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Three Approaches to Incorporating Catholic Themes in the Academic Curricula (PDF File)

APPROACH #1

Integration:

The most desirable of the three approaches, integration seeks to create
a seamless weave between the subject matter and the appropriate
dimensions of the Catholic Tradition.

EXAMPLE ONE:
Are there expectations or strategies in the Religious Education or Family Life Education programs that lend themselves to the further development in your subject area? The Religious Education program includes many creative opportunities for integration into the arts, both visual and dramatic. For example, in the teacher manuals for the Grade 7 Believe in Me, Grade 8 Stand By Me and Grade 9 Be With Me Religious Education programs, there are charts that outline extensive integration of Religious Education into Language Arts, Science, Art, Social Sciences, Drama and Music.

The Family Life Education program contains many writing and drama opportunities, particularly in the first two units about personal development and relationship. Could these strategies be incorporated and developed further into the Language Arts or Creative Arts program?

EXAMPLE TWO:
Where the starting point is any other subject area, the teacher identifies a specific curriculum expectation. Using this resource, then, the teacher explores how this expectation may relate to the Catholic Tradition using the twenty-one Anchor Concepts and/or the twelve Catholic Themes.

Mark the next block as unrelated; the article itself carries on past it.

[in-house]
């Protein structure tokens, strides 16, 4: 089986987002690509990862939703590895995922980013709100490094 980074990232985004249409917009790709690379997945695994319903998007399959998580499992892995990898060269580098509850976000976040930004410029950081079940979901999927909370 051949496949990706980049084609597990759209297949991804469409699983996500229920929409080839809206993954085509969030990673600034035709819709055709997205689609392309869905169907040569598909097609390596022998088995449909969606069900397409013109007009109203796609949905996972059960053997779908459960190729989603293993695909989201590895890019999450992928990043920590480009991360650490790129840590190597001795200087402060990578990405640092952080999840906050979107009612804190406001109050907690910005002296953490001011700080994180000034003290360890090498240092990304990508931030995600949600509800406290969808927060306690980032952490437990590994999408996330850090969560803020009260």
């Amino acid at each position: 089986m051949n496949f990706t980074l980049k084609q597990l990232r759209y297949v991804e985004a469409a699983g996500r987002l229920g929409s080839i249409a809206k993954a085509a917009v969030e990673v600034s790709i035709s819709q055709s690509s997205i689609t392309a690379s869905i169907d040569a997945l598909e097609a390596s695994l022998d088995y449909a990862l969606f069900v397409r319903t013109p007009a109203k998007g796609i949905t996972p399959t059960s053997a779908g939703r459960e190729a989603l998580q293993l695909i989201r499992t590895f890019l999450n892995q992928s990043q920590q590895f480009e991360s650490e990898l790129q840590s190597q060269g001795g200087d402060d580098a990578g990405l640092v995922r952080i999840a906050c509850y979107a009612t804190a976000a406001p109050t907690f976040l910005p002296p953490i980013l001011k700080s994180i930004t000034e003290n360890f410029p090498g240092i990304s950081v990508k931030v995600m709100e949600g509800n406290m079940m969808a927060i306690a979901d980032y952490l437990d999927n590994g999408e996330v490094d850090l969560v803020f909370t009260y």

APPROACH #2

Extension:

Can the topic be extended or developed further to include
a consideration of Catholic Themes?

If there are no authentic opportunities for integration, can the area be extended or developed further to include a consideration of Catholic Themes?

EXAMPLE:
A science unit that studies ecology is extended further to consider our responsibility, respect and stewardship for all of God's creation.

EXAMPLE:
In a novel study of Hemingway's The Old Man and the Sea, the discussion of literary techniques is extended to include a consideration of the dignity and value of all persons, including the elderly, the poor and persons in developing nations. This can be related directly back to the Catholic Theme of the Dignity of the Human Person.

Literature is chosen for the opportunities it presents to explore the human, moral and religious dimensions of life.

APPROACH #3

Infusion:

Where integration and extension cannot be authentically done,
a Catholic Theme is infused into teaching strategies.

 

Approach #3 Infusion
Where integration and extension cannot be authentically done, a Catholic Theme is infused into teaching strategies.

EXAMPLE:
A math curriculum might include the explicit promotion of the Catholic Theme of Community and the Common Good. Cooperative strategies are developed to create an experience of Christian community in the class setting. This is done as an explicit and intentional part of the curriculum. The Catholic Theme of Community and the Common Good is infused into the teaching strategies of the curriculum.

EXAMPLE:
The Catholic Theme Stewardship for Creation may be infused into teaching strategies of technology courses.

If each of these approaches is considered, one or more of the above approaches will afford opportunities for incorporating the faith dimension into the curriculum development process.

The result will be an authentic Catholic curriculum that will teach and live out the Catholic Themes in all areas of the curriculum.

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